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      Our range of signal converters provide a convenient way of converting almost any input voltage or current to commonly used process signal levels. Voltages of down to 50 mV can be converted to a standard current or voltage output. Customized input and output requirements can usually be met on request. A high quality instrumentation amplifier forms the input stage with galvanic isolation between input and output. A filter with adjustable time constant between 0 and 20 seconds is also provided for the filtering of noisy signals.

      • Standard input signal ranges from 0-50 mV, ±10 V to 4-20 mA.
      • Bipolar input and output configurations.
      • Customised input and output ranges on request.
      • Input impedance of >100 kΩ for the voltage input and 50 Ω for the current input models.
      • Maximum input signals of 250 V for voltage input and 100 mA for the current input.
      • Output signal ranges of 0-10V, ±10 V, 4-20 mA and 0-20 mA.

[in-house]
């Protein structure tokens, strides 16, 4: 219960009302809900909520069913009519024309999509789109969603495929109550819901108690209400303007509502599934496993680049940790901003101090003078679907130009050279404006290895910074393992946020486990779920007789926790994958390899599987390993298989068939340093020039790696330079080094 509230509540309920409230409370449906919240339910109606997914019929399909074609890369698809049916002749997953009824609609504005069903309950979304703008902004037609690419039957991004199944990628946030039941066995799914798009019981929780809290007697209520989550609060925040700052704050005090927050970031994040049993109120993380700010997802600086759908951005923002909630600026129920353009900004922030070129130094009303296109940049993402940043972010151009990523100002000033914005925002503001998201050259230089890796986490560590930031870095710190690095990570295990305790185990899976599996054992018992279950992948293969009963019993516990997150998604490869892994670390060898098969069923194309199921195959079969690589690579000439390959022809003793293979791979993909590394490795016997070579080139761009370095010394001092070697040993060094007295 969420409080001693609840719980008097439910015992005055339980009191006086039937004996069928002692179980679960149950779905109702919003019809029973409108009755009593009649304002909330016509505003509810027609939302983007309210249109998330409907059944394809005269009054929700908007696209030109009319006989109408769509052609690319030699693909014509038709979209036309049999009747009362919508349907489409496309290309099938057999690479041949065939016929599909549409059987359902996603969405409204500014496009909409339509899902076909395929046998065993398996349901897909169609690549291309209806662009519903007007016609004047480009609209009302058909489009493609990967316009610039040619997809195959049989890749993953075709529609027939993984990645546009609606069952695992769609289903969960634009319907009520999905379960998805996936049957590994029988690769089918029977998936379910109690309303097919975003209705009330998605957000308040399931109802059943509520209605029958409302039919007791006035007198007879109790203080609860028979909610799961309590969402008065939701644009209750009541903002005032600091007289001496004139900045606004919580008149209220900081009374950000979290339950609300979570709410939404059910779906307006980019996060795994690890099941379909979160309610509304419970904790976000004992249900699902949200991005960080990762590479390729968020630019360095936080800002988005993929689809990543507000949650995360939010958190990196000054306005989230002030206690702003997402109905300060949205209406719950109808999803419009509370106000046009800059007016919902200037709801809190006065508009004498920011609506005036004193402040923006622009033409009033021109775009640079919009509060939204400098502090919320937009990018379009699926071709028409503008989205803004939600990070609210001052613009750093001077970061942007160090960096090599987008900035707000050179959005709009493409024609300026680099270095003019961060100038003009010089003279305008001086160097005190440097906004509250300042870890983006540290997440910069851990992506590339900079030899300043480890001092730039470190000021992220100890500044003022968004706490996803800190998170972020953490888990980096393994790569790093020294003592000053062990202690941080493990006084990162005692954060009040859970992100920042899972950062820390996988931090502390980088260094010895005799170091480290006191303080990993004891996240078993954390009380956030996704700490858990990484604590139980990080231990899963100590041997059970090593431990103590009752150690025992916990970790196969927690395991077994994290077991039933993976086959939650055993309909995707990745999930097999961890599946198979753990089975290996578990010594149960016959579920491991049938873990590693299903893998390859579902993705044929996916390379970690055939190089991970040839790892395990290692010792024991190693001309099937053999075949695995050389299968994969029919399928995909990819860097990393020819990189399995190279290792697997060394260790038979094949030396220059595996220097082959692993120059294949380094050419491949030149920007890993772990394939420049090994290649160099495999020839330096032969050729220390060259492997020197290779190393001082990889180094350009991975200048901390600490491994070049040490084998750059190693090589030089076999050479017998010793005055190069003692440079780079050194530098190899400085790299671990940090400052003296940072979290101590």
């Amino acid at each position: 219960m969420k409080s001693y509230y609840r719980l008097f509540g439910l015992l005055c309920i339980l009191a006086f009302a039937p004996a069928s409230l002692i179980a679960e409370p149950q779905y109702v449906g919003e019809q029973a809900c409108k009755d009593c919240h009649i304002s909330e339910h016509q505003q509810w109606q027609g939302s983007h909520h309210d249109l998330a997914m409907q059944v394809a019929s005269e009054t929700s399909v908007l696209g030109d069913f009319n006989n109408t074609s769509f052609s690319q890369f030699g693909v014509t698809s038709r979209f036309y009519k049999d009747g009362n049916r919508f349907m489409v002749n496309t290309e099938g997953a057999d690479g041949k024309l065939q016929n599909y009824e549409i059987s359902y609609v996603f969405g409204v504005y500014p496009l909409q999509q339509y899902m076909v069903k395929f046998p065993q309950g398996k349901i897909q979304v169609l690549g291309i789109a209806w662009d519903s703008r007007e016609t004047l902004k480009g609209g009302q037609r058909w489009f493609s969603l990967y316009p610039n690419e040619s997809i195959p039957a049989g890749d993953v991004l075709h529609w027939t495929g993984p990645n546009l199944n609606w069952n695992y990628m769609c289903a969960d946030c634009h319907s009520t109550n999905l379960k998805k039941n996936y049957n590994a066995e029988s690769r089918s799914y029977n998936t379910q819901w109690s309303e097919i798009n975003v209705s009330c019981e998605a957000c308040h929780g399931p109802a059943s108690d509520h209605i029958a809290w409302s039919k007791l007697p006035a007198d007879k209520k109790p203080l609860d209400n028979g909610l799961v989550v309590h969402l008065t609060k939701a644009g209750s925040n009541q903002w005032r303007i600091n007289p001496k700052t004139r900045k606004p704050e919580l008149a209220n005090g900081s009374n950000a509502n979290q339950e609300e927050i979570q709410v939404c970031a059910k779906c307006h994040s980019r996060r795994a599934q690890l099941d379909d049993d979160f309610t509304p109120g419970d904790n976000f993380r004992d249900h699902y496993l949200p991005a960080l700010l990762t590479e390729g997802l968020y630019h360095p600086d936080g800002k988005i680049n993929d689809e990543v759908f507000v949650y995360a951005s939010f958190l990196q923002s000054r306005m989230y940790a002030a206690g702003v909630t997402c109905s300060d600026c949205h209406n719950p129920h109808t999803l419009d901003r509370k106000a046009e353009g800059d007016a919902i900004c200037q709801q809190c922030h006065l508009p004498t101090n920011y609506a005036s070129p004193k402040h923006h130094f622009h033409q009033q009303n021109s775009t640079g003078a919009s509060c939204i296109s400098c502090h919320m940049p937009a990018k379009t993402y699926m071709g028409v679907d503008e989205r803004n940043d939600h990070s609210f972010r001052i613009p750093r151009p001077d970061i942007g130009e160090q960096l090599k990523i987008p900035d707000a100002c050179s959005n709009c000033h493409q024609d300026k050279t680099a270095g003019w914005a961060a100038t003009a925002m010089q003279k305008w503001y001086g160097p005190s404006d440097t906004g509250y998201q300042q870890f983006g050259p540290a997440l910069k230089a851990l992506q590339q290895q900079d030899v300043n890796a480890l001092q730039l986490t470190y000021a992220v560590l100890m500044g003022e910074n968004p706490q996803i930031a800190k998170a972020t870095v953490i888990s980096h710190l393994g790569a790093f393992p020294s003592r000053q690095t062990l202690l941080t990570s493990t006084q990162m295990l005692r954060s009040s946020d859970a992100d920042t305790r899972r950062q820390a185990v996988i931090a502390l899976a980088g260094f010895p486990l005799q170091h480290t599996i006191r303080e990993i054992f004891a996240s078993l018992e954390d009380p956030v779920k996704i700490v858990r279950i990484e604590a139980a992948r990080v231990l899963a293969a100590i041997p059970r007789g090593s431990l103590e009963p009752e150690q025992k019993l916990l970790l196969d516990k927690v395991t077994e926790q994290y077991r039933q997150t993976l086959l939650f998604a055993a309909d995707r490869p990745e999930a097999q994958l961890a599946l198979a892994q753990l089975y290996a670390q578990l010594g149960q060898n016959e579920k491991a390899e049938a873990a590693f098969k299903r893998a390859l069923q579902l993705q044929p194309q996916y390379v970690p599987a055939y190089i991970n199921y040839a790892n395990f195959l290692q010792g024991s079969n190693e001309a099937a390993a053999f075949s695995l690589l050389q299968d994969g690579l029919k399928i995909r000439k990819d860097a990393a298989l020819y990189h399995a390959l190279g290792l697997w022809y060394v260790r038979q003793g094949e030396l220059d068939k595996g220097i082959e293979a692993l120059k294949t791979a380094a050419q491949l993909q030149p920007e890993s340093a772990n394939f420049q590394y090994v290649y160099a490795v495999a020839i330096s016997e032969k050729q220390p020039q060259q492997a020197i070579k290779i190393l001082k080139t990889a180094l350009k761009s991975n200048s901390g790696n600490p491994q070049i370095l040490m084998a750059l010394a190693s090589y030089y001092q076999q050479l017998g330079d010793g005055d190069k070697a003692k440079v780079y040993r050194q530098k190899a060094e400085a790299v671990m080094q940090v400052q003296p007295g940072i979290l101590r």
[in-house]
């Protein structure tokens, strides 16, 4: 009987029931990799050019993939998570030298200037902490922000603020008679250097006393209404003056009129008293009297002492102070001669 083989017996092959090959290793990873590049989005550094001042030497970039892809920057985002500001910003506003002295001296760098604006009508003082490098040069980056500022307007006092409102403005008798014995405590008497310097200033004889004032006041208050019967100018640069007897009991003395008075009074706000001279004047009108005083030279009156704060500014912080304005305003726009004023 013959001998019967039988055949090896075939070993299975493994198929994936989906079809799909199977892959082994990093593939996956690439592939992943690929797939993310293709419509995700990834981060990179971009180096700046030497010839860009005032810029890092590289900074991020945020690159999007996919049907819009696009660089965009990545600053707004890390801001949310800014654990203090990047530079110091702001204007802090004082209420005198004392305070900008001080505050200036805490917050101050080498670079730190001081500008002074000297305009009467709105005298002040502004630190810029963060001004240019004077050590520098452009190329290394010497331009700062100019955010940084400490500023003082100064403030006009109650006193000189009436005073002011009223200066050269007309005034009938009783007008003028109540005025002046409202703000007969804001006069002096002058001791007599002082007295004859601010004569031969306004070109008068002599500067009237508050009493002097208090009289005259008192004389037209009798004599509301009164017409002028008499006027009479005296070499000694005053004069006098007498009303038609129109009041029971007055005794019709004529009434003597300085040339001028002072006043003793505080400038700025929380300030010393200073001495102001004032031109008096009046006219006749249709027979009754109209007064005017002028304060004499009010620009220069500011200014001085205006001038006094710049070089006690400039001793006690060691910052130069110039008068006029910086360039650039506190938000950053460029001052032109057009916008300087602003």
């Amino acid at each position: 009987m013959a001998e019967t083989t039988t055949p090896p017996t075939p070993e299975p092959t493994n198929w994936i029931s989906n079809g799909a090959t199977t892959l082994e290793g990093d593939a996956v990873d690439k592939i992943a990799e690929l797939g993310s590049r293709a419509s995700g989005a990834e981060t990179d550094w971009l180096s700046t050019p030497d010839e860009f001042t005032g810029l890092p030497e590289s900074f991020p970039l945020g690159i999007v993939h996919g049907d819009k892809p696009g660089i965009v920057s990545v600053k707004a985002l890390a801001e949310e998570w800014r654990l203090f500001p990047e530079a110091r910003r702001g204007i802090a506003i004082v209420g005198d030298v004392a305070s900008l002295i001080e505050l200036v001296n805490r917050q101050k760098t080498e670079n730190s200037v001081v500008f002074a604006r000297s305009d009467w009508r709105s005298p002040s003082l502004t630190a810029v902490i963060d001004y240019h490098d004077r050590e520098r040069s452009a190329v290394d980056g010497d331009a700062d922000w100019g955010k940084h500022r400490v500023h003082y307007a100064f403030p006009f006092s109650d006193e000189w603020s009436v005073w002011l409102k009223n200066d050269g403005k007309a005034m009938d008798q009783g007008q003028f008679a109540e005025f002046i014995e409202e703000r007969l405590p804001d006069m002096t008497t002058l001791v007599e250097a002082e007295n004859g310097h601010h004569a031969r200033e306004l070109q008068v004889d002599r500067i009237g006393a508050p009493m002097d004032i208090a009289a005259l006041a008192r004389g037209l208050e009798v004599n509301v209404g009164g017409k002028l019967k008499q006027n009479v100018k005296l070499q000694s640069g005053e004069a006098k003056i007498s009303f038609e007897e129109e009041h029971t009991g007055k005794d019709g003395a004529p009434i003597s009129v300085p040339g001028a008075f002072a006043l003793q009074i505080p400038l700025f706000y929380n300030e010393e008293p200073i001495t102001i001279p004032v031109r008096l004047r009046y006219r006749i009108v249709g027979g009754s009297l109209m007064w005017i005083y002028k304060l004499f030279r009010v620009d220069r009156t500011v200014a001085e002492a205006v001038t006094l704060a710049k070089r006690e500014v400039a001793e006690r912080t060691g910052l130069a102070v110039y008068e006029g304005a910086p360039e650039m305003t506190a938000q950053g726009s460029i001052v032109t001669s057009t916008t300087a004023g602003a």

• Output load >2 kΩ for the voltage output and 500 Ω maximum for the current output.
      • Multi-turn trimpot adjustment for zero and span on the front of the unit.
      • Adjustable filter with time constant from 0 to 20 seconds.
      • Frequency response 1 kHz with filter disabled.
      • Linearity better than 0.1% of full scale.
      • Auxiliary supply 115/230 VAC ±10% 50/60 Hz or 12/24 VDC ±5%.
      • Isolation between input and output >1,500 VAC for AC powered versions and >1,000 VAC for DC powered versions.
      • Operating temperature -10°C to 60°C.
      • 24 hour operational burn-in.
      • Calibration sheet provided for each unit manufactured.
      • DIN rail mounting with dimensions 40 x 80 x 85 mm (W x H x D).
      • Signal conversion.
      • Filtering of noisy signals.
      • Elimination of the effects of ground loops from distributed process signals.
      • The protection of signals against common mode interferences such as motors, contactors and power line surges.
      • Process signal amplification in situations where the line impedance is too great to effectively drive the required instrumentation.